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Soccer Legend Brandi Chastain to Donate Brain to Science

How Do Young Soccer Players Get Concussions? 0:54

Now that's using your head.

Brandi Chastain, who became America's soccer-playing hero when she when she scored the game-winning goal for the U.S. against China in the 1999 World Cup final, is donating her brain to science, officials at Boston University confirmed Thursday.

Image: United States' Brandi Chastain celebrates after kicking the game-winning overtime penalty shootout goal against China
In this July 10, 1999 photo, United States' Brandi Chastain celebrates after kicking the game-winning overtime penalty shootout goal against China during the Women's World Cup Final at the Rose Bowl in Pasadena, Calif. LACY ATKINS / AP, file

Chastain's gray matter is going to BU researchers studying chronic traumatic encephalopathy or CTE, a degenerative brain disease that has been found in athletes who suffered concussions during their careers.

"I'm not going to be needing it at the end of my life," Chastain told USA TODAY Sports.

Chastain, who is 47 and retired from the sport that made her famous, said she hopes scientists can learn something from studying the brain of a woman athlete like her.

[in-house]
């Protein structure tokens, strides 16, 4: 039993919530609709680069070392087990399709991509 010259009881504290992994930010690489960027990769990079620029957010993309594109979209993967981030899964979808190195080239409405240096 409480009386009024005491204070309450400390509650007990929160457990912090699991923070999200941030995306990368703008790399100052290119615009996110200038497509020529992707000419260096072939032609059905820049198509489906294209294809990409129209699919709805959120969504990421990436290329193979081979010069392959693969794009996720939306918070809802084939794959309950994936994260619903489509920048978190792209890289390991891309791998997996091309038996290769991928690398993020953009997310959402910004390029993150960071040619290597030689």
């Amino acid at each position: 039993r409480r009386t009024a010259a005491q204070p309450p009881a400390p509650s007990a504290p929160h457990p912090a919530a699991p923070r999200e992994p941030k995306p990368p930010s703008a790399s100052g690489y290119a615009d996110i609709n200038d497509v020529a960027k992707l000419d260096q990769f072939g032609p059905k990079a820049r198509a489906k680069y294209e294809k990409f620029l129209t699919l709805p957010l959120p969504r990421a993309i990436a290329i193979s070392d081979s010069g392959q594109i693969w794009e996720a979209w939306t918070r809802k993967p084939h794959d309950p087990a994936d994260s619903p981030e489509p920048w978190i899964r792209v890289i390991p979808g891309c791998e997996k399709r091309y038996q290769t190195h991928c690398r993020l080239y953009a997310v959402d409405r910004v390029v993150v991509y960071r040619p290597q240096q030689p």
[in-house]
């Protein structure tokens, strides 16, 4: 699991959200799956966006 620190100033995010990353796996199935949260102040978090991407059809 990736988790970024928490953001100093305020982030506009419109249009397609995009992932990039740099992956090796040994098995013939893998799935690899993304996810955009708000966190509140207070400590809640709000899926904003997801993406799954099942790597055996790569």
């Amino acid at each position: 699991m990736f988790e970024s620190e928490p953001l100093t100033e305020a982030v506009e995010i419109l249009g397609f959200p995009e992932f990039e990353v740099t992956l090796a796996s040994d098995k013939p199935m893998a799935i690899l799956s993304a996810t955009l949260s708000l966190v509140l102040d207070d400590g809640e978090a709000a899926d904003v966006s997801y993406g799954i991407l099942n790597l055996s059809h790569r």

"Could we then use that information to help say that before the age of 14, it's not a good idea to head the ball?'" she told the paper.

Chastain said she suffered two concussions while playing college soccer and sometimes "saw stars" but has not exhibited any CTE symptoms.

"I never had an official diagnosis of a concussion in my career," she said. "But as you grow older, you sometimes say, gosh, am I losing my memory or did I used to forget when I went into a room what I went in there for? Could this be the start of something?"

Dr. Ann McKee, who heads the CTE Center at BU, applauded Chastain.

"Brandi Chastain's decision to donate her brain to further research is a powerful and courageous act that will ultimately improve the future health of female athletes, military veterans and other women who experience repetitive brain trauma," McKee said in a statement. "We currently know so little about how gender influences outcome after trauma; her pledge marks an important step to expand our knowledge in this critical area."

Just seven of the 307 brains that BU researchers have examined were from women and none were diagnosed with CTE, BU medical school spokeswoman Gina DiGravio-Wilczewski said.

Chastain landed on the covers of Sports Illustrated, TIME and Newsweek after scoring her game-winning goal when she tore off her jersey in celebration.